Two local women recently joined forces to help Southwest Louisiana residents in need through an effort they have called the Vessel Project. Spearheaded by Dominique Darbonne and Roishetta Ozane, it provided hotel rooms during last week’s freezing temperatures, along with resources like food, water and baby supplies.
The two met Feb. 14 and began working to secure hotel rooms for those needing shelter. It was a private venture, different from similar efforts by government agencies or nonprofits. Ozane said they pooled their own money to provide hotel rooms for eight people.
A donation paid for another six rooms. The effort ended up providing more than 300 hotel rooms across Louisiana and Texas, with most of them being paid for through Feb. 20, Ozane said.
The number of people being helped daily by the Vessel Project grew from just over a dozen people Feb. 14, to 900 people Feb. 19.
“We’ve probably helped 1,400 people in the last five days,” Ozane said.
The services given to residents have varied from direct cash and hotel rooms, to water, food or other supplies. Ozane said there is no shortage of need in the area.
“We’ll get a $200 donation, and a $200 need is met,” Ozane said. “As soon as money comes in, it goes out. We have literally walked in Walmart and handed out $100 to people we see in need.”
Ozane estimated that the Vessel Project received close to $30,000 in donations over the last week.
“It’s been incredibly overwhelming,” Darbonne said. “People are taking money out of their pockets to help people they may never meet. We have seen nothing but love and unity and felt support and prayers. There is no way the two of us could have pulled this off on our own.”
Other businesses stepped up to help the Vessel Project’s mission. The Church of Christ on Enterprise Boulevard opened its doors to the Vessel Project Feb. 17. More than 800 gallons of water donated by Oak Farms Dairy and 50 cases of water donated by Southwest Louisiana
Credit Union were distributed Feb. 19, Ozane said.
Ozane said their aim is to help other organizations during instances when some people may fall through the cracks and not get the help they need. However, the Vessel Project isn’t trying to step on the toes of those organizations.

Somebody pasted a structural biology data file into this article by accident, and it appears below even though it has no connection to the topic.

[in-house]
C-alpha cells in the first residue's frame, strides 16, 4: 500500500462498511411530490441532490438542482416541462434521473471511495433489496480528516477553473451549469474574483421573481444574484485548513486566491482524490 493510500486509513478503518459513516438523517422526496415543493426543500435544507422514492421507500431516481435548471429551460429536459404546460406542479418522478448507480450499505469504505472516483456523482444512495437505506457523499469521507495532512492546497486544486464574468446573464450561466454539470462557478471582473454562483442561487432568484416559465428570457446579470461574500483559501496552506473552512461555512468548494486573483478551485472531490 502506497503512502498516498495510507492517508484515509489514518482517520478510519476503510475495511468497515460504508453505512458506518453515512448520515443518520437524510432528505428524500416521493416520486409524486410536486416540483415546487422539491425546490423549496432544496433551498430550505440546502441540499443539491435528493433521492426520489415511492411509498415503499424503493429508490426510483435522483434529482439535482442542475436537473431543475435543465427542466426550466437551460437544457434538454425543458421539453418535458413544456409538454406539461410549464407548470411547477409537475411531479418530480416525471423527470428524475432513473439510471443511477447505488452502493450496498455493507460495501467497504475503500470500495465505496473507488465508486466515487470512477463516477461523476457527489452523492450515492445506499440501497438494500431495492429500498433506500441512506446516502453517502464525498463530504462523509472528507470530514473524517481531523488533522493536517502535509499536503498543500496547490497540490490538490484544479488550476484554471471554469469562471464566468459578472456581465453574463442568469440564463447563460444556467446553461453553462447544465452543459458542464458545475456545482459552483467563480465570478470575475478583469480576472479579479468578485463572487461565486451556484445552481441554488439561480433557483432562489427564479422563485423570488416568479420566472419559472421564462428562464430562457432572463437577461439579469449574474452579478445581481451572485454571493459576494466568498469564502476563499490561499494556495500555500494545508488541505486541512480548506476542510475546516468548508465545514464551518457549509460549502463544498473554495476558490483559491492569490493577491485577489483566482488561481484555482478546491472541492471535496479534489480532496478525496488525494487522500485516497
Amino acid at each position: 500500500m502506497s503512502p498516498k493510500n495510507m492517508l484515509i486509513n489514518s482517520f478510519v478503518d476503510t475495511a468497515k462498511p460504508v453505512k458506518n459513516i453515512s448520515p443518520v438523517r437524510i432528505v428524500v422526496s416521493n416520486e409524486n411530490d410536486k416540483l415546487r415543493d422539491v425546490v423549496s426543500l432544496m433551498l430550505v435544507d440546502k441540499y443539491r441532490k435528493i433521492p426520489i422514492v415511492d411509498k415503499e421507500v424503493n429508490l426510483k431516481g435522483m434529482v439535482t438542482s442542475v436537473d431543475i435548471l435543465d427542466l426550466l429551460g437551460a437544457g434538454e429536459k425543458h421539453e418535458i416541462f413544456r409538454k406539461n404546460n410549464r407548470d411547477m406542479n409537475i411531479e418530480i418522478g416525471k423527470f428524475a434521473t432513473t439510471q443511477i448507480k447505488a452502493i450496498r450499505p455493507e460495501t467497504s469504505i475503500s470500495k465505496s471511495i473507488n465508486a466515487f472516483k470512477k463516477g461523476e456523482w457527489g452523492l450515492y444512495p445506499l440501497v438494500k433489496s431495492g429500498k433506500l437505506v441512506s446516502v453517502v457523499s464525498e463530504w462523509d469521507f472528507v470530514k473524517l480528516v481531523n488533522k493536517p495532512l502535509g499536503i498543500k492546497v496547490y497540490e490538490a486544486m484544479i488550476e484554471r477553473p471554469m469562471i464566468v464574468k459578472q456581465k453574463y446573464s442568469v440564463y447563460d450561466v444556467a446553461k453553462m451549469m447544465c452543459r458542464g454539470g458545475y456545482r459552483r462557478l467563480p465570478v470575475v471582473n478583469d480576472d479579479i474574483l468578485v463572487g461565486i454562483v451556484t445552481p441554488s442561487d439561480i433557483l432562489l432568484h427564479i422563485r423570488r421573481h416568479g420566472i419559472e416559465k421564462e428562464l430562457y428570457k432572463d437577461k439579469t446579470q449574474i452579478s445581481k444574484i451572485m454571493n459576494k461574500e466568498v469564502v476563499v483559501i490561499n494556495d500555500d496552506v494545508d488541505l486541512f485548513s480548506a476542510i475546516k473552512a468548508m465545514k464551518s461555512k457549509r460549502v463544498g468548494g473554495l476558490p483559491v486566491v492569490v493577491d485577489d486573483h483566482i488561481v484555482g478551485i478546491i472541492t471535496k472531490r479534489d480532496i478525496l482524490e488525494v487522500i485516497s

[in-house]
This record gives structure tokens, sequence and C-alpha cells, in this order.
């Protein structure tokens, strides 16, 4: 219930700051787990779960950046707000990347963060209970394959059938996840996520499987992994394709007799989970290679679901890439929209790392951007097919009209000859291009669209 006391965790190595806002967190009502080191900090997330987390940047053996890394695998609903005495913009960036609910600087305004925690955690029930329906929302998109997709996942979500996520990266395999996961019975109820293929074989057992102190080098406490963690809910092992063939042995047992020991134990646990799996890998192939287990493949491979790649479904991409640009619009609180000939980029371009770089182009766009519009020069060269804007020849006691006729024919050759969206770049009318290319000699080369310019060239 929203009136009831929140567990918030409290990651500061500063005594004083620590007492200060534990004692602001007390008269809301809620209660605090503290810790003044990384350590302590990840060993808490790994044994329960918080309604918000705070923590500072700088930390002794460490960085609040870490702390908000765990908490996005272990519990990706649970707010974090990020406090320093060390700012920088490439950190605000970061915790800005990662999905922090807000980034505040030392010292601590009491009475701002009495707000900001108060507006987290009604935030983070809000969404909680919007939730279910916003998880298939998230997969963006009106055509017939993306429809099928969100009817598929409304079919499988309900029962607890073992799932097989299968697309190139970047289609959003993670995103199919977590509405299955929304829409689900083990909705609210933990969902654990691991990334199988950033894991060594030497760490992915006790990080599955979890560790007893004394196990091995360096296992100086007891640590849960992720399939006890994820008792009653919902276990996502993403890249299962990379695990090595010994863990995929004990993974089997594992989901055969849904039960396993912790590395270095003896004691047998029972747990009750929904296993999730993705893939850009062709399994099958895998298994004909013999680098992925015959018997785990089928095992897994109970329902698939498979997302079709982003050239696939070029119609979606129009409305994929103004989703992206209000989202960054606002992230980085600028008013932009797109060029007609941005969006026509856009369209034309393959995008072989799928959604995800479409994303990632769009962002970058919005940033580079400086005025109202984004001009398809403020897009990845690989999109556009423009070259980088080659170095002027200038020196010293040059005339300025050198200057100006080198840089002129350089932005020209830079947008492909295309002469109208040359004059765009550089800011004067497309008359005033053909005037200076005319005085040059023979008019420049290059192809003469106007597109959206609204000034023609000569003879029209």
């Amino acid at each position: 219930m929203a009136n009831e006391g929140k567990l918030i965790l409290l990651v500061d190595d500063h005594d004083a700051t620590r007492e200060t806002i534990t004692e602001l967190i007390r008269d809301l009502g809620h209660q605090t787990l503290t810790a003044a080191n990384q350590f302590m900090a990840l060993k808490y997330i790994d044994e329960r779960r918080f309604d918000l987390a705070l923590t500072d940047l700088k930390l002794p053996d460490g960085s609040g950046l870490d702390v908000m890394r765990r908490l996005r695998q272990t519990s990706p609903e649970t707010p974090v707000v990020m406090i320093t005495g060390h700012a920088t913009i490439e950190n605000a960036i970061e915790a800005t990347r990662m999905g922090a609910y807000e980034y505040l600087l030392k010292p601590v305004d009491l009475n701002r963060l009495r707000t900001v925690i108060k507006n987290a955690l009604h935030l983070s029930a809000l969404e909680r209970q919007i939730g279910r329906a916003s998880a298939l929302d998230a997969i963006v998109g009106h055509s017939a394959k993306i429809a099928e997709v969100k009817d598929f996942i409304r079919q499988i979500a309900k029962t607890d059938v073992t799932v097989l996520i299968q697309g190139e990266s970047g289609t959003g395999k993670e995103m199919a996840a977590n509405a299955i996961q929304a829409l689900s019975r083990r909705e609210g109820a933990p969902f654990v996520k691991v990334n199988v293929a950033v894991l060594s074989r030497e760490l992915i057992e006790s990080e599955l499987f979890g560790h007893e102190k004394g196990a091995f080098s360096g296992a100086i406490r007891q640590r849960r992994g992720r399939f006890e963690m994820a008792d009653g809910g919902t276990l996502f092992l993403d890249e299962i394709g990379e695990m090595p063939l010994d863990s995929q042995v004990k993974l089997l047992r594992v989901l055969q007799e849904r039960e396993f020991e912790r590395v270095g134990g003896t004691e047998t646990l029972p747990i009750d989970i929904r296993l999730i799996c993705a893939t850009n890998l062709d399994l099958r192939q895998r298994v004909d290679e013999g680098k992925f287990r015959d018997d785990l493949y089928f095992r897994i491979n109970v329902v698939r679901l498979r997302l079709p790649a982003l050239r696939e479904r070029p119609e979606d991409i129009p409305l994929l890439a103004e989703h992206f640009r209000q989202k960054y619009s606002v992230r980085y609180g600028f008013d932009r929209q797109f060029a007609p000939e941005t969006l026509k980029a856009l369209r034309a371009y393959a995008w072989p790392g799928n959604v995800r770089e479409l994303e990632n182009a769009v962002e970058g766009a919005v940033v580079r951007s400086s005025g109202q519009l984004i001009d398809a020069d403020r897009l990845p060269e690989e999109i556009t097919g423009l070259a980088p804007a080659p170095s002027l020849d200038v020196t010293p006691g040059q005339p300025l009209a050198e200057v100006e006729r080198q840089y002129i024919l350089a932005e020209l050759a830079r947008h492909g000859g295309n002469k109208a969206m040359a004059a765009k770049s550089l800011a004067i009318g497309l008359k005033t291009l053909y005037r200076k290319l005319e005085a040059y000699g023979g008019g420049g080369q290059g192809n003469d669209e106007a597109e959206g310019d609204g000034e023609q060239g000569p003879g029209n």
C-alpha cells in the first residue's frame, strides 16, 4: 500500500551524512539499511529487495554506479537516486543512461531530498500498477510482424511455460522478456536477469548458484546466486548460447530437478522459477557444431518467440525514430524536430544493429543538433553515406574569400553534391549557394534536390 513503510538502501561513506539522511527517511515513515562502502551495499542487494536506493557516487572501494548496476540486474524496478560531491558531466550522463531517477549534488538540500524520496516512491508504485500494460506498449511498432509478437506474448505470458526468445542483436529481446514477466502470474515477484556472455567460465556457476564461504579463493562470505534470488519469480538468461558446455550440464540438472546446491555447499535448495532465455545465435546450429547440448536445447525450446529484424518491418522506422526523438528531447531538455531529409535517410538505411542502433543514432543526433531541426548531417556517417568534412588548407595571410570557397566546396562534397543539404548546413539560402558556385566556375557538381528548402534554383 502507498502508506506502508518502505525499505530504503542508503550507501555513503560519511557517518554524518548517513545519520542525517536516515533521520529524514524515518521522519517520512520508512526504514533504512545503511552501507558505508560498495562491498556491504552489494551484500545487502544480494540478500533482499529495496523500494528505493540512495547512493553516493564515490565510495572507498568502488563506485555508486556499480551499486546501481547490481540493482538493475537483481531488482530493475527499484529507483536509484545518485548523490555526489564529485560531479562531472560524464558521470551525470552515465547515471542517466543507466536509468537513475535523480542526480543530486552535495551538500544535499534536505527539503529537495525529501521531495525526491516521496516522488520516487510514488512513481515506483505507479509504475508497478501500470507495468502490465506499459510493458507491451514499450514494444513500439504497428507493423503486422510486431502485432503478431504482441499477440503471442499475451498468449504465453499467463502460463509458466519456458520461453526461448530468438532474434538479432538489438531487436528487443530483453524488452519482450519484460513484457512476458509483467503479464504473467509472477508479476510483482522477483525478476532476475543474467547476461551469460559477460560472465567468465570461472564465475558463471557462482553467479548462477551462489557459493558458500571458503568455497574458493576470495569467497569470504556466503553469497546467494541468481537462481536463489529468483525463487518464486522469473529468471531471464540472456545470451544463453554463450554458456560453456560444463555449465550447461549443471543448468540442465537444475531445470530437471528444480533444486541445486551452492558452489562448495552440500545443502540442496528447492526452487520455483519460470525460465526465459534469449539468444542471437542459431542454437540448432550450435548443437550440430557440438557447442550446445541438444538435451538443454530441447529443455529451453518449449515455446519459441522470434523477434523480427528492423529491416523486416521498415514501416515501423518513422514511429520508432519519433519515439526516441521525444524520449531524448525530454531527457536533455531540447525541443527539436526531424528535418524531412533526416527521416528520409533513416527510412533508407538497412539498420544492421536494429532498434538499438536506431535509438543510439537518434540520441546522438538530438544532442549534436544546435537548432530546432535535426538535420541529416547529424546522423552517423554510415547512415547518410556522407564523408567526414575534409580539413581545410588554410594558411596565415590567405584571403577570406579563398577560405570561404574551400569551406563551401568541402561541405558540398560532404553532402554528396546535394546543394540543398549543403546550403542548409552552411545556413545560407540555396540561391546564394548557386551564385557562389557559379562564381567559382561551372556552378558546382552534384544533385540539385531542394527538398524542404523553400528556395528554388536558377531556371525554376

“We don’t have to provide receipts,” she said. “Organizations have accounting and grants to deal with. We haven’t reached that point yet.”
“There are organizations to meet specific needs, but the need is so great,” Darbonne said. “It’s going to take all of us talking and creating a plan to help people who are suffering and don’t deserve it.”
People in need may lack the resources to reach out for help in the usual ways, Ozane said.
“How can you call 211 if you don’t have a cell phone,” she asked. “If there’s a giveaway at the Civic Center, how can you get there if you don’t have a car? There is a need for less red tape and a more streamlined process,” she said.
Both Ozane and Darbonne said the number of people struggling with homelessness has increased significantly since Hurricanes Laura and Delta.
“The number of people facing housing insecurity is staggering,” Darbonne said. “People are living in their cars because their house is unlivable and there are no places to rent.”
Both Darbonne and Ozane encouraged the community to offer help to those in need.
“There’s something happening with this project,” Darbonne said. “It’s a reminder that our purpose is to take care of each other.”
Darbonne said this particular arm of the effort is wrapping up today, but the Vessel Project is working on a plan to provide long-term solutions.
“We’re trying to create a situation where people don’t have to be desperate, where they can reach out and get a hand,” she said.
To learn more about the Vessel Project, visit its Facebook page or email firstname.lastname@example.org.